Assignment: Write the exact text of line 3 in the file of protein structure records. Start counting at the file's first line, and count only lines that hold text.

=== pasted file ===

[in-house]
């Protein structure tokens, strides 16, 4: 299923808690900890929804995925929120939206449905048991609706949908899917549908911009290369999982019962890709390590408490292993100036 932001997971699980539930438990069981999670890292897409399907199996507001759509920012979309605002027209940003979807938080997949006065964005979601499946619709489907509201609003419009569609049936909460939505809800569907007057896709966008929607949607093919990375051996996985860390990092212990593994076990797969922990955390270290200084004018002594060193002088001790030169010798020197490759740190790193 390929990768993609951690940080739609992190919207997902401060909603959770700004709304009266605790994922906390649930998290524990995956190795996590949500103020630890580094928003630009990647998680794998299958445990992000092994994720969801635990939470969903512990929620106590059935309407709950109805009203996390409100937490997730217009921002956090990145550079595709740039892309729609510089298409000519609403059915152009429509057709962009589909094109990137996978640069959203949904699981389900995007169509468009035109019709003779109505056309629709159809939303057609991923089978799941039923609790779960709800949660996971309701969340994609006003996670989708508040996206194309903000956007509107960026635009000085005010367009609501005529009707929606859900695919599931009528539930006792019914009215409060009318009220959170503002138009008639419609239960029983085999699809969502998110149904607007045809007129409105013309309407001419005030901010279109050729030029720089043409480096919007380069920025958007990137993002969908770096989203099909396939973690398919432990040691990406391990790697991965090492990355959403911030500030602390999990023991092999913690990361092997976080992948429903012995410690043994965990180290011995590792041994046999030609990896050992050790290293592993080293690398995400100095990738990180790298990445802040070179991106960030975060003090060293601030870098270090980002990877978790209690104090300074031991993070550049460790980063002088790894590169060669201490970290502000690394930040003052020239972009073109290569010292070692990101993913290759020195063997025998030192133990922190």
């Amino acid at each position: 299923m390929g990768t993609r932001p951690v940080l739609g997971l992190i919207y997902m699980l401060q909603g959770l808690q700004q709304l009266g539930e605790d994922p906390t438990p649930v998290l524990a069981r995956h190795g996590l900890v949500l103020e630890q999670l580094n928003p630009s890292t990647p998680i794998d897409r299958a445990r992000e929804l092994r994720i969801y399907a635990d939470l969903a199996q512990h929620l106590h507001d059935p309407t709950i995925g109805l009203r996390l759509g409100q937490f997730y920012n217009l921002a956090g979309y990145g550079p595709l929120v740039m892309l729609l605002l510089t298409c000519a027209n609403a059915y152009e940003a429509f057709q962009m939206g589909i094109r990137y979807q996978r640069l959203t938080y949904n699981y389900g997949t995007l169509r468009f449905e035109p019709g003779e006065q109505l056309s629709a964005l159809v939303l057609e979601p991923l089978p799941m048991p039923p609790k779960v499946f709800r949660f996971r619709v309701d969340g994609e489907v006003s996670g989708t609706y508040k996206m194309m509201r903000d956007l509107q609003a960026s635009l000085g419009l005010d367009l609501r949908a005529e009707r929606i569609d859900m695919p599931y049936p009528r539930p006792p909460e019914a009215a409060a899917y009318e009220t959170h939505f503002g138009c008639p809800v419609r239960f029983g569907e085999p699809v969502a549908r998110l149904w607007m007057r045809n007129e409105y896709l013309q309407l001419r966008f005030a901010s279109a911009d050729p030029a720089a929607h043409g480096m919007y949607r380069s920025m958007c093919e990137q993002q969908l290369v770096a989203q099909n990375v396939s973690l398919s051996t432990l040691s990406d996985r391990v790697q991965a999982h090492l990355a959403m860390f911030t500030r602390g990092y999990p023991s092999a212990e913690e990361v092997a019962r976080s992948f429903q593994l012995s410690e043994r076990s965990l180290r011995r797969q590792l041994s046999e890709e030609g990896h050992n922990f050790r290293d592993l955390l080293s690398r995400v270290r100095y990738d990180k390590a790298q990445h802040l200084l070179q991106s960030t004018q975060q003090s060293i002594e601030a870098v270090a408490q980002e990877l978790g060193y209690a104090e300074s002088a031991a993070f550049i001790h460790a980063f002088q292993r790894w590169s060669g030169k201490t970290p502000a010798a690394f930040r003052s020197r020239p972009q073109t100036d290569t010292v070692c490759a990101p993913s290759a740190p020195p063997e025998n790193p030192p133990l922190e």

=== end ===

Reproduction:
């Amino acid at each position: 299923m390929g990768t993609r932001p951690v940080l739609g997971l992190i919207y997902m699980l401060q909603g959770l808690q700004q709304l009266g539930e605790d994922p906390t438990p649930v998290l524990a069981r995956h190795g996590l900890v949500l103020e630890q999670l580094n928003p630009s890292t990647p998680i794998d897409r299958a445990r992000e929804l092994r994720i969801y399907a635990d939470l969903a199996q512990h929620l106590h507001d059935p309407t709950i995925g109805l009203r996390l759509g409100q937490f997730y920012n217009l921002a956090g979309y990145g550079p595709l929120v740039m892309l729609l605002l510089t298409c000519a027209n609403a059915y152009e940003a429509f057709q962009m939206g589909i094109r990137y979807q996978r640069l959203t938080y949904n699981y389900g997949t995007l169509r468009f449905e035109p019709g003779e006065q109505l056309s629709a964005l159809v939303l057609e979601p991923l089978p799941m048991p039923p609790k779960v499946f709800r949660f996971r619709v309701d969340g994609e489907v006003s996670g989708t609706y508040k996206m194309m509201r903000d956007l509107q609003a960026s635009l000085g419009l005010d367009l609501r949908a005529e009707r929606i569609d859900m695919p599931y049936p009528r539930p006792p909460e019914a009215a409060a899917y009318e009220t959170h939505f503002g138009c008639p809800v419609r239960f029983g569907e085999p699809v969502a549908r998110l149904w607007m007057r045809n007129e409105y896709l013309q309407l001419r966008f005030a901010s279109a911009d050729p030029a720089a929607h043409g480096m919007y949607r380069s920025m958007c093919e990137q993002q969908l290369v770096a989203q099909n990375v396939s973690l398919s051996t432990l040691s990406d996985r391990v790697q991965a999982h090492l990355a959403m860390f911030t500030r602390g990092y999990p023991s092999a212990e913690e990361v092997a019962r976080s992948f429903q593994l012995s410690e043994r076990s965990l180290r011995r797969q590792l041994s046999e890709e030609g990896h050992n922990f050790r290293d592993l955390l080293s690398r995400v270290r100095y990738d990180k390590a790298q990445h802040l200084l070179q991106s960030t004018q975060q003090s060293i002594e601030a870098v270090a408490q980002e990877l978790g060193y209690a104090e300074s002088a031991a993070f550049i001790h460790a980063f002088q292993r790894w590169s060669g030169k201490t970290p502000a010798a690394f930040r003052s020197r020239p972009q073109t100036d290569t010292v070692c490759a990101p993913s290759a740190p020195p063997e025998n790193p030192p133990l922190e």